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Not Stealing From Ourselves


In Hatha Yoga there is a practice called Asteya, which means non-stealing. It invites us to become compassionately mindful of ways in which we might steal from ourselves, each other, and the earth. At first glance it may not feel important because we might not be stealing physical objects so we might wonder how it applies, but with contemplation its relevance unfolds.

There are many ways in which we might steal from others unintentionally, with or without malice. We might steal time by always being late, or attention by not truly listening, or credit for an idea that wasn’t ours. We might take from the earth and our grandchildren by taking more physical resources then we need.

What I’d really like to focus on today, is how we steal from ourselves. Some of the ways might be:

- comparing ourselves to others

- not appreciating our body for all it does

- pushing ourselves past our limits

-not breathing properly so we don’t have access to our life force energy

-not having compassion for ourselves when we are sick, recovering, grieving, or going through significant change

-not being present


Non-stealing or any of the yoga practices are not meant to shame or judge us. Sometimes when learning mindfulness we might try to do it perfectly but not only is that not the point, it’s impossible! We are human beings, to be human is to be imperfect and we will never be without imperfections. We are not practicing yoga if we are criticizing or shaming ourselves, we are not practicing mindfulness if we aren’t being compassionate. Through seeing the ways in which we steal from ourselves we can become more self-aware, gentle, and resourced.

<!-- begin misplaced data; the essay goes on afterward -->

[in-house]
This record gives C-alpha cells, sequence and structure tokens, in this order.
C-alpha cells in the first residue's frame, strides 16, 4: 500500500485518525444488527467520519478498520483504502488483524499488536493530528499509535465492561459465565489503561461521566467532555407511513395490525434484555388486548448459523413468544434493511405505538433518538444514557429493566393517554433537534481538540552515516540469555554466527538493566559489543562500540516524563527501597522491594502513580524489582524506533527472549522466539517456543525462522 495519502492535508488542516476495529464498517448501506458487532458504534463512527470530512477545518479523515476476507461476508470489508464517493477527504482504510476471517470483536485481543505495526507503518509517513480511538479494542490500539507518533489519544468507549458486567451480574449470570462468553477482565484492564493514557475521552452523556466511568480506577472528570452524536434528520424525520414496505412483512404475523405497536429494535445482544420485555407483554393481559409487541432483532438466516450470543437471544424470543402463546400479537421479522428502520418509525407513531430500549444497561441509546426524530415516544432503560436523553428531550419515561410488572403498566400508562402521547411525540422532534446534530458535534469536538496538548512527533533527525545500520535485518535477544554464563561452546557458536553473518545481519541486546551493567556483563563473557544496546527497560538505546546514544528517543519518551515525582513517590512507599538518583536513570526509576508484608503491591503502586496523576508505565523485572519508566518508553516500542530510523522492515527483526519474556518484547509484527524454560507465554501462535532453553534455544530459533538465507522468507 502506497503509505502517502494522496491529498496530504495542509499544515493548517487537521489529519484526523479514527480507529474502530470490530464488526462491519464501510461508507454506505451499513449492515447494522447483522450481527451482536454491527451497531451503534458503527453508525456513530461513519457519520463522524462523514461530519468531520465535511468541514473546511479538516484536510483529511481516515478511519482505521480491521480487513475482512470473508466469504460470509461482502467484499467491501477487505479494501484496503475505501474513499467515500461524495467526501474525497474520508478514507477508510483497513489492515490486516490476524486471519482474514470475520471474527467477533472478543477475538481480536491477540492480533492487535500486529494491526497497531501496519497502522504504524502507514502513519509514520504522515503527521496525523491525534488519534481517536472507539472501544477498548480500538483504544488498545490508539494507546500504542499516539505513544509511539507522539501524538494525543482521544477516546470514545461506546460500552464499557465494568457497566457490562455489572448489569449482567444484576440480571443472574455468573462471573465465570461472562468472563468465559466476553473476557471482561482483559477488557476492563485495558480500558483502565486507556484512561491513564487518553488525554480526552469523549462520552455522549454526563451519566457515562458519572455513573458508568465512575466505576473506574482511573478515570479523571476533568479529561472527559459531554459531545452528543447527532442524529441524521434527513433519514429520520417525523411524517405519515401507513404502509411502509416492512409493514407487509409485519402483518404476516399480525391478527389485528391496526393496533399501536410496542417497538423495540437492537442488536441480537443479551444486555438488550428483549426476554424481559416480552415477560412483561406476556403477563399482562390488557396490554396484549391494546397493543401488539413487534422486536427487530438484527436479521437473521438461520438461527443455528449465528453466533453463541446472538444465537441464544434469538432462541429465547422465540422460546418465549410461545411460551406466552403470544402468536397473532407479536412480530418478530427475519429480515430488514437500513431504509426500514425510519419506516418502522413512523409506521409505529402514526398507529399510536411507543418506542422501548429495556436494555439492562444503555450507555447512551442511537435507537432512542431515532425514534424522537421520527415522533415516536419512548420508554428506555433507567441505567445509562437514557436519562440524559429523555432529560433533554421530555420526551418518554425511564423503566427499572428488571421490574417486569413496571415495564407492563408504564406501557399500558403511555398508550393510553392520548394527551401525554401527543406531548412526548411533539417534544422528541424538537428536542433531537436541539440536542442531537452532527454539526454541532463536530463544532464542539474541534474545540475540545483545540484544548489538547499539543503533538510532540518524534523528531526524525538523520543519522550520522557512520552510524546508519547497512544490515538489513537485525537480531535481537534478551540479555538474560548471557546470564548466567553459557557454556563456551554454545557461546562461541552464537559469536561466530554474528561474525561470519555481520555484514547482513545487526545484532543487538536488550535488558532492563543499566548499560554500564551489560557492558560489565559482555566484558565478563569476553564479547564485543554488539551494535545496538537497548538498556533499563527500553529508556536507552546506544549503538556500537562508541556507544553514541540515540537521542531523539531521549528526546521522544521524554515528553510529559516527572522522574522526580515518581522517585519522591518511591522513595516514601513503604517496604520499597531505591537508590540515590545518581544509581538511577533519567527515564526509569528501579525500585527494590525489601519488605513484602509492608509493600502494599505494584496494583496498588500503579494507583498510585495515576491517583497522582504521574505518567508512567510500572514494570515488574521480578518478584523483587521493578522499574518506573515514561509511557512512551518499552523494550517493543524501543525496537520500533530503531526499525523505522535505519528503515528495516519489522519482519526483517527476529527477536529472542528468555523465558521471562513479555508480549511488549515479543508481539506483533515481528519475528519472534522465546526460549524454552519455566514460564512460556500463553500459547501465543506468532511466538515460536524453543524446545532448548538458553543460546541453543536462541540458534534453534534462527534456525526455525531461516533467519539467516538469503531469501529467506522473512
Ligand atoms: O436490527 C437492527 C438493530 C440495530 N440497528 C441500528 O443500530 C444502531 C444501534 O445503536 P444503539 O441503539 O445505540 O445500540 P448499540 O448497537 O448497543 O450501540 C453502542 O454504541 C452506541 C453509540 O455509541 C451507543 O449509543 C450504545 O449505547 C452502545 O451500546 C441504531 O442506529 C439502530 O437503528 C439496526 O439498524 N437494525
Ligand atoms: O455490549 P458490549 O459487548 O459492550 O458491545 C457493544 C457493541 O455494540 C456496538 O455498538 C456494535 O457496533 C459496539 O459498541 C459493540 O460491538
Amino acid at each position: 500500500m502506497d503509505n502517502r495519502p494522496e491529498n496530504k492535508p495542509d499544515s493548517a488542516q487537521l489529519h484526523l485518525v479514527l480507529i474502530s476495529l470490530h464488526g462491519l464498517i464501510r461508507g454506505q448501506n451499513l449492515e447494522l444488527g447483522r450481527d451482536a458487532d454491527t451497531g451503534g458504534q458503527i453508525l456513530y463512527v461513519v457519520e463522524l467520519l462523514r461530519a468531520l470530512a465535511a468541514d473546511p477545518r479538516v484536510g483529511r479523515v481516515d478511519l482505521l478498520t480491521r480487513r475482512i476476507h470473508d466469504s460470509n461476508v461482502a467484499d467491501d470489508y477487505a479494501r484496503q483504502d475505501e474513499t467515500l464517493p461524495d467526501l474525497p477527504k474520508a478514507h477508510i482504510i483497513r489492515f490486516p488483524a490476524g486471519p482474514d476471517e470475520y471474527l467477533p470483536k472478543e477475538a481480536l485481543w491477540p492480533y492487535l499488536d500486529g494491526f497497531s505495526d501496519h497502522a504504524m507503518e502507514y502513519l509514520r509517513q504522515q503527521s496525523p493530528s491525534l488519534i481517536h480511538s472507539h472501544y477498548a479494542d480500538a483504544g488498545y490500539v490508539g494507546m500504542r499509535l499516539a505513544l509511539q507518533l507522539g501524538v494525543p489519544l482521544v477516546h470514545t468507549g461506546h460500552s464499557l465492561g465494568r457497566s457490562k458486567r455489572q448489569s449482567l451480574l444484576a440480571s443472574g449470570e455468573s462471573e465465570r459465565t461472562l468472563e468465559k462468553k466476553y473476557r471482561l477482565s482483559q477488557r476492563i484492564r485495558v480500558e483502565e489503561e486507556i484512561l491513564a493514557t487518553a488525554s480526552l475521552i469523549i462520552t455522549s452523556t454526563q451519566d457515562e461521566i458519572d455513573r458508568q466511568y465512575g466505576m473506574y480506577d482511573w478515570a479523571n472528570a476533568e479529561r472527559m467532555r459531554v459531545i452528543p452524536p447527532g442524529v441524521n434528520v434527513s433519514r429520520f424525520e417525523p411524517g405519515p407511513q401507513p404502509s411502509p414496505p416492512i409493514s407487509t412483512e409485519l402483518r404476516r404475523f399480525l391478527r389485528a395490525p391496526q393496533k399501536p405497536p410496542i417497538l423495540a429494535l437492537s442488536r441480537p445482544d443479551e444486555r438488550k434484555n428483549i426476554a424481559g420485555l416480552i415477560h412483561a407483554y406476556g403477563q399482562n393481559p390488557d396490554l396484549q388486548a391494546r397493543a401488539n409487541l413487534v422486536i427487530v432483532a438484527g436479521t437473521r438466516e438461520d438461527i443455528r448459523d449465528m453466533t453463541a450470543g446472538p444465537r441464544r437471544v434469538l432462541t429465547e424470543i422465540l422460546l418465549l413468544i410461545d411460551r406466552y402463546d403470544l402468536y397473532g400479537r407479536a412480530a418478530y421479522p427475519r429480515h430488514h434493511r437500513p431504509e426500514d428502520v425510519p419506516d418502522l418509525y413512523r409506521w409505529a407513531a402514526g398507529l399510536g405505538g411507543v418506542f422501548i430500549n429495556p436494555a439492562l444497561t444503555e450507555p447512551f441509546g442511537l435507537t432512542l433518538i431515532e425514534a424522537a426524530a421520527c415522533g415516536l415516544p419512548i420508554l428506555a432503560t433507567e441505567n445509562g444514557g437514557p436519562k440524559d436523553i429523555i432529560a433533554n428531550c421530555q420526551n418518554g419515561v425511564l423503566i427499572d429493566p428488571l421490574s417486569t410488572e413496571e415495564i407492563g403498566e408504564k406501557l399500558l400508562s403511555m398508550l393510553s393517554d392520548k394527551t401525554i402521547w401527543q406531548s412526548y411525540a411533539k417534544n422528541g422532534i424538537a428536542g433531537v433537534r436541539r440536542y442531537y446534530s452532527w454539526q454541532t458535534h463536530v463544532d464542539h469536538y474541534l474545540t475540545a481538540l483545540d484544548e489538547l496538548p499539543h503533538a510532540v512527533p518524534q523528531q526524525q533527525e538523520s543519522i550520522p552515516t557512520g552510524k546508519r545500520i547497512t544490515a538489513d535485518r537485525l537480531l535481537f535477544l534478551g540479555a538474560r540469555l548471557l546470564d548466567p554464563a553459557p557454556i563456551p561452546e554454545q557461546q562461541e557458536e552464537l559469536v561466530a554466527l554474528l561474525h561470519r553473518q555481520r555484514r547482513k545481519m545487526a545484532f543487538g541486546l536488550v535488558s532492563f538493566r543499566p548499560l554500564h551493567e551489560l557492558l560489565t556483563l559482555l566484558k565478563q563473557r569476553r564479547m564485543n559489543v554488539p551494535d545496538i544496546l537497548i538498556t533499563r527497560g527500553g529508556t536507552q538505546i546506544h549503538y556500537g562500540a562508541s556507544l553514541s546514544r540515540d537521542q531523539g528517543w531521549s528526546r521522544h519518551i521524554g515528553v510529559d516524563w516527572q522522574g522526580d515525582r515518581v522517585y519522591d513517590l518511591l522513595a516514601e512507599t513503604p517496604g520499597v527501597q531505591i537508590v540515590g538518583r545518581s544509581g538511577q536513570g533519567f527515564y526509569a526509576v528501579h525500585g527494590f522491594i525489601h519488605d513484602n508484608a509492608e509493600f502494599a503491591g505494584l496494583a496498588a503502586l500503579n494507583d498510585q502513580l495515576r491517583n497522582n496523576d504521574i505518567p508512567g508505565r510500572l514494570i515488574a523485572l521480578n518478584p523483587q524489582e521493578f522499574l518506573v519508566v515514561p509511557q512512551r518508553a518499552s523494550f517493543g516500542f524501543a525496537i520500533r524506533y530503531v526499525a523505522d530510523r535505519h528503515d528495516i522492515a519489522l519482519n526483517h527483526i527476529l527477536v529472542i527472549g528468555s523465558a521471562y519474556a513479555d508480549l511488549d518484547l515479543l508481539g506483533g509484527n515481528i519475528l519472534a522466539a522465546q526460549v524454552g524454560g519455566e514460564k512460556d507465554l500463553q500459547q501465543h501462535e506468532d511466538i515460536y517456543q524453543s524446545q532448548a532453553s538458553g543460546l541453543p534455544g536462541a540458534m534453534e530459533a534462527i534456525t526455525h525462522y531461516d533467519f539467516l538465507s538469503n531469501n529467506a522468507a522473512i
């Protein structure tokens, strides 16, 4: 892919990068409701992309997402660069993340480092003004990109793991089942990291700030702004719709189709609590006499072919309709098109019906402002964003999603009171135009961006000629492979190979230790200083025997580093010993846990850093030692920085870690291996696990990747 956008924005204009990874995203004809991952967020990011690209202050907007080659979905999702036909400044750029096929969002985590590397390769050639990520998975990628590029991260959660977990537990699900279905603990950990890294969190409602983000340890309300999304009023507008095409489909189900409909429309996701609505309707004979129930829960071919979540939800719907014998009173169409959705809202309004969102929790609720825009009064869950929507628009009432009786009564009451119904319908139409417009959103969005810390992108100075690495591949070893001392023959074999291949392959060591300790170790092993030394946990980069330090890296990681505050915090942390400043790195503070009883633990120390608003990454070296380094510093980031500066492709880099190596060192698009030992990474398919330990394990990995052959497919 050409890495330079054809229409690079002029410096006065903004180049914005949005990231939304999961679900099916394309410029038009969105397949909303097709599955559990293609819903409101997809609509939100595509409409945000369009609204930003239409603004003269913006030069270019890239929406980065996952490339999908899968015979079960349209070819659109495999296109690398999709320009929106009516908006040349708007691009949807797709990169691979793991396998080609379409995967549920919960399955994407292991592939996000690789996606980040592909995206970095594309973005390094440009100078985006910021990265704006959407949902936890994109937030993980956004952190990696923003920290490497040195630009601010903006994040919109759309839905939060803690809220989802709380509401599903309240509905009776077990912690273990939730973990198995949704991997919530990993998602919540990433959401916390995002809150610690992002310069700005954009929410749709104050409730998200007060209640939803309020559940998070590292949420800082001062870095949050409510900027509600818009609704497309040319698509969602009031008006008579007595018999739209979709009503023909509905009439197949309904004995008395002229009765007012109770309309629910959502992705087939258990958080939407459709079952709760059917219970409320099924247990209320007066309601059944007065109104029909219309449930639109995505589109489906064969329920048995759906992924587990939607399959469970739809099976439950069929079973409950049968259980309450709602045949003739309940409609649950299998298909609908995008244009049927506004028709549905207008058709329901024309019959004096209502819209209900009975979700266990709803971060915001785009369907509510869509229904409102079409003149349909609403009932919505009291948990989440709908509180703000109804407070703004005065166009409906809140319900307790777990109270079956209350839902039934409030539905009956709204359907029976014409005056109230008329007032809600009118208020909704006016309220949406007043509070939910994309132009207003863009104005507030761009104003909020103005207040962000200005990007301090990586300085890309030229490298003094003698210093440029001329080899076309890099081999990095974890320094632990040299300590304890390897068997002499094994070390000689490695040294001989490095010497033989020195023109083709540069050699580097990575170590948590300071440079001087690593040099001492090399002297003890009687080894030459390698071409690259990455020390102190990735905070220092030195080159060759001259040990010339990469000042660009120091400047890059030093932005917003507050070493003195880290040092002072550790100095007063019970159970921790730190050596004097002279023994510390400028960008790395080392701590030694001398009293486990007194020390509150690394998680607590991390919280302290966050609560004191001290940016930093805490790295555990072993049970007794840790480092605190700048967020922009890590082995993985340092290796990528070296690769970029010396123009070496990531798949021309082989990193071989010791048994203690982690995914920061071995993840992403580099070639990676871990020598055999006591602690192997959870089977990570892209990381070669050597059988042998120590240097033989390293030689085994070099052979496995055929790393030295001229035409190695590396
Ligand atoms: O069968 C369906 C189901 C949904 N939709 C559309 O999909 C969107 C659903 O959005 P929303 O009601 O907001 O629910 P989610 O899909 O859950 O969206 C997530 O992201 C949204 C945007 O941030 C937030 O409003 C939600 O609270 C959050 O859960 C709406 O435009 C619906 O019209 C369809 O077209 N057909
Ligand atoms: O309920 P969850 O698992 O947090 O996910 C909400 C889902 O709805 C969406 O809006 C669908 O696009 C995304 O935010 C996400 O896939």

A One Minute Practice

You might choose to set a timer for one minute after you read the instructions 😊


When we are recovering from complex or shock trauma it can be very challenging to be present. This one minute practice asks us just to acknowledge that we are safe enough in this moment, one breath at a time while giving ourselves the gift of being present one breath at a time. Our mind might come up with all sorts of reasons we can't be safe but this is just about this next one moment, one breath, one minute.


Sit comfortably. Notice your breath. Allow your breath to deepen so that you are getting enough breath but not so much that you are struggling or straining.

Come to the bottom of you exhale, where you feel your belly draw in and then slowly breathe in through your nose as though you were sipping through a straw, slow and even. Repeat. See if you can develop a deeper, smoother rhythm without strain.


As you are breathing, be present for one full cycle of breath, notice the inhale and the exhale. Do it again, one breath at a time and then the next, and then the next. Appreciating or noticing each breath as it comes. Thoughts and sensations will come but just be with your breath one breath at a time. Notice what it's like just to be present one without the pressure to extend it, starting over with each breath.


If the breath is not available just be with support of the ground underneath you one moment at a time. The support of the earth is here now, and now, and now, and now…



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